Russian President Vladimir Putin has attended a 70th anniversary memorial service for the victims of Soviet-era political repression at Butovo, just outside Moscow.
Mr Putin joined the congregation for the Russian Orthodox ceremony at the Church of New Martyrs. More than 20,000 prisoners were shot at Butovo between 1937-8.
In a speech outside, Mr Putin said the purges happened because "worthless ideals that seemed feasible domineered the main values - human life, human rights and freedoms".
He was joined by a priest whose grandfather was among those killed. Russian human rights group Memorial estimates 725,000 people died during the 1937-8 purges.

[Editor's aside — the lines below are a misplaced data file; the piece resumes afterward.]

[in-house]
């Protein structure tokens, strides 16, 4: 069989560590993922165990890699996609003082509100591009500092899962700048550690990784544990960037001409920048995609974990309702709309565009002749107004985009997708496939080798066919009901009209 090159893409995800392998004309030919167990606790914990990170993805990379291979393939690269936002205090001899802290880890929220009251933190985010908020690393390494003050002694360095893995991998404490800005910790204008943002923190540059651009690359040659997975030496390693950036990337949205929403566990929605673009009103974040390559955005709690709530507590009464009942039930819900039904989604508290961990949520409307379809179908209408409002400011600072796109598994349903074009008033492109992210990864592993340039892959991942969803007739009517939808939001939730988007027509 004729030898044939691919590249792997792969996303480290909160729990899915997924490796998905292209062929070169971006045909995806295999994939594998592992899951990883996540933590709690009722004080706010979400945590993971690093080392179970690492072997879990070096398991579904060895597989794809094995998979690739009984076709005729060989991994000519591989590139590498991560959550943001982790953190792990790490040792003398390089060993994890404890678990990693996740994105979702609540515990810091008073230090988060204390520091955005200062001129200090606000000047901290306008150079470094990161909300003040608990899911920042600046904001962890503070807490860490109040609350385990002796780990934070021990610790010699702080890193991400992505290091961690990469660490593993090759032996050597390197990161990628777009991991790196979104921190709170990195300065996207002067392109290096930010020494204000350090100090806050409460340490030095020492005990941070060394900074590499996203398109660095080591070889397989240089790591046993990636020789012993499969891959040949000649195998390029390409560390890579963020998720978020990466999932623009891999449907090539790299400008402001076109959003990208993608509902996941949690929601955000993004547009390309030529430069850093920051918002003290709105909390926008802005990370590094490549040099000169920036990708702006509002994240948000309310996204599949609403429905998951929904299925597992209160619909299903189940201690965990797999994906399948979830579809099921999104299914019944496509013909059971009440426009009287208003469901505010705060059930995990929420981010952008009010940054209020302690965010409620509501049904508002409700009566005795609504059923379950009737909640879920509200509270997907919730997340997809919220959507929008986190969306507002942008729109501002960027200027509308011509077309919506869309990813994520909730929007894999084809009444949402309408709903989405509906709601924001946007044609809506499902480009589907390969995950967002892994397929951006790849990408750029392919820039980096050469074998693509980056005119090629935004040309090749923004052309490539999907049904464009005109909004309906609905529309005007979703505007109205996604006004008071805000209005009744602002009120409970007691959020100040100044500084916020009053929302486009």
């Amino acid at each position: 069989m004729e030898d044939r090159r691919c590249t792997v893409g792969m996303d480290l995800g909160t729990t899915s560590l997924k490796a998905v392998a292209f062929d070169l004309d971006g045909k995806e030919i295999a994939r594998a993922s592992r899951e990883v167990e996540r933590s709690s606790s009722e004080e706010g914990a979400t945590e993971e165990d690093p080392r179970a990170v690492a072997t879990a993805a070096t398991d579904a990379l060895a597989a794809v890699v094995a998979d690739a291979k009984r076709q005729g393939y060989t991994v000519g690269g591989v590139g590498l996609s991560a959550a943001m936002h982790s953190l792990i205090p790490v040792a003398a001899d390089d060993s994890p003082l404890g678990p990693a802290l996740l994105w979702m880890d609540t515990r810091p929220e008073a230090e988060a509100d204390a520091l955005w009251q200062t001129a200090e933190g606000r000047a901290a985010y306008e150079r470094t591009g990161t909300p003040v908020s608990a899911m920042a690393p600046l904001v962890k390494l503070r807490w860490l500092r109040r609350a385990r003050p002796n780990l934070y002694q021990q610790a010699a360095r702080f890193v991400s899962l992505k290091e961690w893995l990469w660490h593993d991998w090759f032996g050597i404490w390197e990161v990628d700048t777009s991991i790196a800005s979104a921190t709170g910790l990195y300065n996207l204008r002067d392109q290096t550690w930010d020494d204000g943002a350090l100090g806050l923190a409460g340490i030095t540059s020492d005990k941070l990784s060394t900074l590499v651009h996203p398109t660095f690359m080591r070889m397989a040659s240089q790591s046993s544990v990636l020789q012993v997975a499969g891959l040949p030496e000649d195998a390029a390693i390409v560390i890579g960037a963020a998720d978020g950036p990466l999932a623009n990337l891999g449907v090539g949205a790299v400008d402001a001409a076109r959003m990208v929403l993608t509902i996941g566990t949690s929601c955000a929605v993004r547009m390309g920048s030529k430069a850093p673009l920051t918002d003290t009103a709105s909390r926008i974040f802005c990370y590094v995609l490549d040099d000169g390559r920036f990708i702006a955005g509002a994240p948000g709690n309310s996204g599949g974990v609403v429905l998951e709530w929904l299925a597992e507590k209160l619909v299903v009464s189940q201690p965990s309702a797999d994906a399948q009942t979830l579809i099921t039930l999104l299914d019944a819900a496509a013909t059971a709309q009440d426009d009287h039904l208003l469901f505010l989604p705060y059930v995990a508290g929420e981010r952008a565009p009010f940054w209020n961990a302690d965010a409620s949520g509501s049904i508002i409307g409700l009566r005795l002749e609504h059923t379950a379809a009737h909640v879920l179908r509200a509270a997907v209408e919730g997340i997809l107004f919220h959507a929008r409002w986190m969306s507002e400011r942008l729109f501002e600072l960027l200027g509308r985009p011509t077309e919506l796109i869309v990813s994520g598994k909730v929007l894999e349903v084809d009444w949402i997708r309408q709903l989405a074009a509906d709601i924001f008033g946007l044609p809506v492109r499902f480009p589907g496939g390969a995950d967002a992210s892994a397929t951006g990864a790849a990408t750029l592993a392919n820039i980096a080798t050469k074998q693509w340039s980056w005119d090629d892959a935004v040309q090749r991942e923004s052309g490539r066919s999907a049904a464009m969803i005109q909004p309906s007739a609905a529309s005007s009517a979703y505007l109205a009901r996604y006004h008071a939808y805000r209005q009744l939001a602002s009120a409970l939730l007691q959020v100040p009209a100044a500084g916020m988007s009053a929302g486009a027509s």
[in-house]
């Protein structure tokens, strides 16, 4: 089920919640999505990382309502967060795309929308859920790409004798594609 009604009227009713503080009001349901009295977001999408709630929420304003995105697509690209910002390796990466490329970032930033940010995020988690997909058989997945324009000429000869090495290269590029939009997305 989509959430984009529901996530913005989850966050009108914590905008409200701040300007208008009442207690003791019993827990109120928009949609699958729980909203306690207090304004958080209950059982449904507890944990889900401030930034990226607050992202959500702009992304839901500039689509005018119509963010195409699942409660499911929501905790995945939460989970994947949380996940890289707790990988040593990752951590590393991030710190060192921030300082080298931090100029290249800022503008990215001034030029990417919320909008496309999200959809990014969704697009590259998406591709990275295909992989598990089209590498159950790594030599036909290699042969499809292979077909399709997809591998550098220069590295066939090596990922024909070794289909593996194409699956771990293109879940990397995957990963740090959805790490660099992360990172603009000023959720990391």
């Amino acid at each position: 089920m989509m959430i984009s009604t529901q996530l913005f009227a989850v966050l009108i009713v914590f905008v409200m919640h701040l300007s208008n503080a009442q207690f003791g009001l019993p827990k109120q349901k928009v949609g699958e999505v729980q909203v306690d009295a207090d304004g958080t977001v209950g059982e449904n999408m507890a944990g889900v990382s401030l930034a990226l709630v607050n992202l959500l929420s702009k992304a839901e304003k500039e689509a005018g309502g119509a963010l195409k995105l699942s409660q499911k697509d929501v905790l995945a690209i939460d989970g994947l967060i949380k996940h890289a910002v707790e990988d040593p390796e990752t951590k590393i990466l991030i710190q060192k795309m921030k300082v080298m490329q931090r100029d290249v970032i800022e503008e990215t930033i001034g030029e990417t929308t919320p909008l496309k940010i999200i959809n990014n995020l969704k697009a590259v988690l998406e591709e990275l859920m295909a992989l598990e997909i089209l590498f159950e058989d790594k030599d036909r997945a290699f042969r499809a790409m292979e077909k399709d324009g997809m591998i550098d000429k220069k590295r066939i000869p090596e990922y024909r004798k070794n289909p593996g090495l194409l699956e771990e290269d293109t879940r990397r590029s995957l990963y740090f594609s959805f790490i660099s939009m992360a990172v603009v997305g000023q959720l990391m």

Stopping to view photos of the dead next to floral displays at the foot of a cross dedicated to the victims, Mr Putin said: "It seems incredible, madness."
The Russian president, a former KGB officer, was also joined at the service by Patriarch Alexy II, head of the Russian Orthodox Church.
Meanwhile, in Moscow flowers were laid on Lubyanka Square by the ex-KGB building, where rights activists accused Mr Putin of curtailing Russia's post-Soviet freedoms.